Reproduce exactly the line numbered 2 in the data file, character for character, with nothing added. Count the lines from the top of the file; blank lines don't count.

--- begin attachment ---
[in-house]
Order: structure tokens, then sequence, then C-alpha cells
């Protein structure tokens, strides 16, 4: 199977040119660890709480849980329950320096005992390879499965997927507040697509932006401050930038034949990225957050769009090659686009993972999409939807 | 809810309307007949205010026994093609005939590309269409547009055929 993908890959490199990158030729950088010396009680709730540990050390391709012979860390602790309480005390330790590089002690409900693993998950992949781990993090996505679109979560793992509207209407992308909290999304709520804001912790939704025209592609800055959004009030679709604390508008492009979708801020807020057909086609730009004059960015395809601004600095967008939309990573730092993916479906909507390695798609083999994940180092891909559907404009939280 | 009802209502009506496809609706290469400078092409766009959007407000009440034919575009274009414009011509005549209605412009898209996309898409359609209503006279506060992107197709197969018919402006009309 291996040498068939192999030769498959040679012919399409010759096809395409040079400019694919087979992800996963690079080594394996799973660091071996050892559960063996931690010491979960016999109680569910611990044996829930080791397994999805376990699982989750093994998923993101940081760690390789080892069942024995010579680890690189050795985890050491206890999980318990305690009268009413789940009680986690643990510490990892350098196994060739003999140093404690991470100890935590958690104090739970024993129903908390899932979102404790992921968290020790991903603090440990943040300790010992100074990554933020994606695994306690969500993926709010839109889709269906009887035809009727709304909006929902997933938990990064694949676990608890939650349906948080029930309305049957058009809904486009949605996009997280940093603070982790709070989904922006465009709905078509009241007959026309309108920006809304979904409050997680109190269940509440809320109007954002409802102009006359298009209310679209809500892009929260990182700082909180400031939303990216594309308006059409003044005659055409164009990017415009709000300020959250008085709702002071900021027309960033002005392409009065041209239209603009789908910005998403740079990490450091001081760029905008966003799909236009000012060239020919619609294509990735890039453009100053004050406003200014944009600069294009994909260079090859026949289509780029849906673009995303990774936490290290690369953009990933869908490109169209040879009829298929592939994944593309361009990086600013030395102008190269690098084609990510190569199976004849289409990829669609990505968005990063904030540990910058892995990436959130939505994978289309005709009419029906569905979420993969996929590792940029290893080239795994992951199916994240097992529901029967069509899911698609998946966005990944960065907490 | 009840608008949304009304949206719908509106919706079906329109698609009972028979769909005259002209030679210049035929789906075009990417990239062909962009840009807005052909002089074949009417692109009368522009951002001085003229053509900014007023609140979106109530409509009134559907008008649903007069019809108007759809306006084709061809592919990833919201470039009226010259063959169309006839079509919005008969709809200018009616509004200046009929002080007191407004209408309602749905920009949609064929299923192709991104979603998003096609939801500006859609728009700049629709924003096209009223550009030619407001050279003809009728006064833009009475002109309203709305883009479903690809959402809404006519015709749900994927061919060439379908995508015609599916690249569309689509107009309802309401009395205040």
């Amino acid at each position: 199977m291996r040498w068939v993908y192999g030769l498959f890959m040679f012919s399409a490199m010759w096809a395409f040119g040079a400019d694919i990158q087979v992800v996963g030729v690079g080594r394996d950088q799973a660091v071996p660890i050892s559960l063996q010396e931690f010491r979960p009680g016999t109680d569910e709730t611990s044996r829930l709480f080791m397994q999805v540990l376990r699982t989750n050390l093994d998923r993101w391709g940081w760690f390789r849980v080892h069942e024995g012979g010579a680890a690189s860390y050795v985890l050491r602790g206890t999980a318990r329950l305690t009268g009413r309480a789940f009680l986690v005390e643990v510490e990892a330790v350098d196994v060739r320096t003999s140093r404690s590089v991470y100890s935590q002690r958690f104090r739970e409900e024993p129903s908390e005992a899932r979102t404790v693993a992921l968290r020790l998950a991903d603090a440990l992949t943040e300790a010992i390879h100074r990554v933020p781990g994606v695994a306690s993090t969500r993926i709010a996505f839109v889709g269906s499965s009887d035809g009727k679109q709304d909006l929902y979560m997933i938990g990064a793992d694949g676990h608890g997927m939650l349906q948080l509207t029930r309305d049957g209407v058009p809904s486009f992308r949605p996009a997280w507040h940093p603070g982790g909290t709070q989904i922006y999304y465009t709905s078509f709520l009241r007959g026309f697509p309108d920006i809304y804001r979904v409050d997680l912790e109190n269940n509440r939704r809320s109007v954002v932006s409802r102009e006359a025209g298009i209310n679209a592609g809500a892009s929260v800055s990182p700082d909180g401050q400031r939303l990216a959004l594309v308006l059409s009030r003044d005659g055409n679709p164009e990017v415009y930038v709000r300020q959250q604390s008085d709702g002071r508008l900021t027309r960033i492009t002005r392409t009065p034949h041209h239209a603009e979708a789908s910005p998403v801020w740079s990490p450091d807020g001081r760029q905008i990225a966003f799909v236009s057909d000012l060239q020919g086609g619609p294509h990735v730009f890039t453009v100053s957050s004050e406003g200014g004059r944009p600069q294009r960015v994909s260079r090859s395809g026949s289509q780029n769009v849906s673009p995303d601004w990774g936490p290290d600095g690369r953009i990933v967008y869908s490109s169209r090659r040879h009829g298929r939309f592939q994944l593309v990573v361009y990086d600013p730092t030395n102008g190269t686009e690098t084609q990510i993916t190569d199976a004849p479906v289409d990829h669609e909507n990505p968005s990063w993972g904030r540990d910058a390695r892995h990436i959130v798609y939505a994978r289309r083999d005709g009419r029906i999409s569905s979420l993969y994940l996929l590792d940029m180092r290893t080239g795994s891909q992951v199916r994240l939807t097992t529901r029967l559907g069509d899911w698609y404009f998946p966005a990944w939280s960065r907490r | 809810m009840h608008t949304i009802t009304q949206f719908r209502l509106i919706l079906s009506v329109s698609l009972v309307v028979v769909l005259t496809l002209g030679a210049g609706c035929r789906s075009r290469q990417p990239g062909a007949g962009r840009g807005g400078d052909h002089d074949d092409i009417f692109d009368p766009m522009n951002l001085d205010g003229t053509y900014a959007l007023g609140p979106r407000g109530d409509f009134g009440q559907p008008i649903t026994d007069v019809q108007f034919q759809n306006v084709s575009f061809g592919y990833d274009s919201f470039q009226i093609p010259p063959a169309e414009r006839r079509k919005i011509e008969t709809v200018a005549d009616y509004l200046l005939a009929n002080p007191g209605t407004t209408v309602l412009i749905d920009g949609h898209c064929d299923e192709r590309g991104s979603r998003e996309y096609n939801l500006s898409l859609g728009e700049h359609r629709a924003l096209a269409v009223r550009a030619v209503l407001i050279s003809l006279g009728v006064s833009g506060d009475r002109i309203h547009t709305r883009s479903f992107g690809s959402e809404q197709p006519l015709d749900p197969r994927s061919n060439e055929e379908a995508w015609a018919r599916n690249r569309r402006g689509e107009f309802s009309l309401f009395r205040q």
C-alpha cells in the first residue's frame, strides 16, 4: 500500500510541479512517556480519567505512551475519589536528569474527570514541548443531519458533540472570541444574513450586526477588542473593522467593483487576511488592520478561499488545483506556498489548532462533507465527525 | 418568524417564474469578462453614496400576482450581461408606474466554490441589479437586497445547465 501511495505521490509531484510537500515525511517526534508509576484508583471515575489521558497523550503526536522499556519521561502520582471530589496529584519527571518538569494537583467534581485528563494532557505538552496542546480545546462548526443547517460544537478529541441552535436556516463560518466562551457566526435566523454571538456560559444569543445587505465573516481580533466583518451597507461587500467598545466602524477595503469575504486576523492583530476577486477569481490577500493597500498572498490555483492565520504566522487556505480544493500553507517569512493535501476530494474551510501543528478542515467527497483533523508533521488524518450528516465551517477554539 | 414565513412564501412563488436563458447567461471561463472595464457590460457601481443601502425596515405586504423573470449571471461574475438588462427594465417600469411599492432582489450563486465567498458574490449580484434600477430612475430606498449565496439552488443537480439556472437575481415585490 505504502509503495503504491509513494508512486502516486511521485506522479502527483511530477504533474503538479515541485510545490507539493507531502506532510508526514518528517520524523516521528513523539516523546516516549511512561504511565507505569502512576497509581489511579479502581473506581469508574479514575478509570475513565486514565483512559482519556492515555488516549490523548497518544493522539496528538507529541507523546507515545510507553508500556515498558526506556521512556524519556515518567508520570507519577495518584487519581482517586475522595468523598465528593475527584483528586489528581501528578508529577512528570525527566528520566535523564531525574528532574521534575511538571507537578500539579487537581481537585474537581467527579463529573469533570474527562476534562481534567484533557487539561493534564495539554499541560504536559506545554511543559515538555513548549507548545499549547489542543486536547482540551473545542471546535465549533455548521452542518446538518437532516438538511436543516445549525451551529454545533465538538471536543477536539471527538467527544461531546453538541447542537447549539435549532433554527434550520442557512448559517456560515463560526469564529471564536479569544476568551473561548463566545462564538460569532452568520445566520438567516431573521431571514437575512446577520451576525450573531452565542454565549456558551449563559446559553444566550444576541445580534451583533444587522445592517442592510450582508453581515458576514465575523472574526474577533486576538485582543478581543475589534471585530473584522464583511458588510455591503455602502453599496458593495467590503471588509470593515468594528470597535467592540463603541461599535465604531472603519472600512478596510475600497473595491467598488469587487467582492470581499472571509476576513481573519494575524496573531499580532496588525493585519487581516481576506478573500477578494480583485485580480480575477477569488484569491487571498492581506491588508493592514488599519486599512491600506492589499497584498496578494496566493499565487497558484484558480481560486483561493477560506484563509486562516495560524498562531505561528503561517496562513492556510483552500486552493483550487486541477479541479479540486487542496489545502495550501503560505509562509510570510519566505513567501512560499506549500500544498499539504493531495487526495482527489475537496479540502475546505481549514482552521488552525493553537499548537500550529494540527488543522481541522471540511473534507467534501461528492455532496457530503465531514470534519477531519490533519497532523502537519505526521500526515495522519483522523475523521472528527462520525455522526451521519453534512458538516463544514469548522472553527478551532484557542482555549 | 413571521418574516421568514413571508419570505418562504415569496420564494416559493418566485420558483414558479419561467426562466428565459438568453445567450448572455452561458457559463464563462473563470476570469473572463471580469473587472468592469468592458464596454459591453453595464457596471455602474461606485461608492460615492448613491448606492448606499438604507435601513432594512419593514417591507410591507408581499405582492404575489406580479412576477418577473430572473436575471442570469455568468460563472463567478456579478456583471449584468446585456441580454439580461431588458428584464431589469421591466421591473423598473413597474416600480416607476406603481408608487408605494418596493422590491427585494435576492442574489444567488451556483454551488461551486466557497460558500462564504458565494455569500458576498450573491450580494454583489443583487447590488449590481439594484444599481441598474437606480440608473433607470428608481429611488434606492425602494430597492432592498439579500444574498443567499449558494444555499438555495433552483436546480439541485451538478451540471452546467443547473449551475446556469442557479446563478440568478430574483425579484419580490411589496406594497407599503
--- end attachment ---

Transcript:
Order: structure tokens, then sequence, then C-alpha cells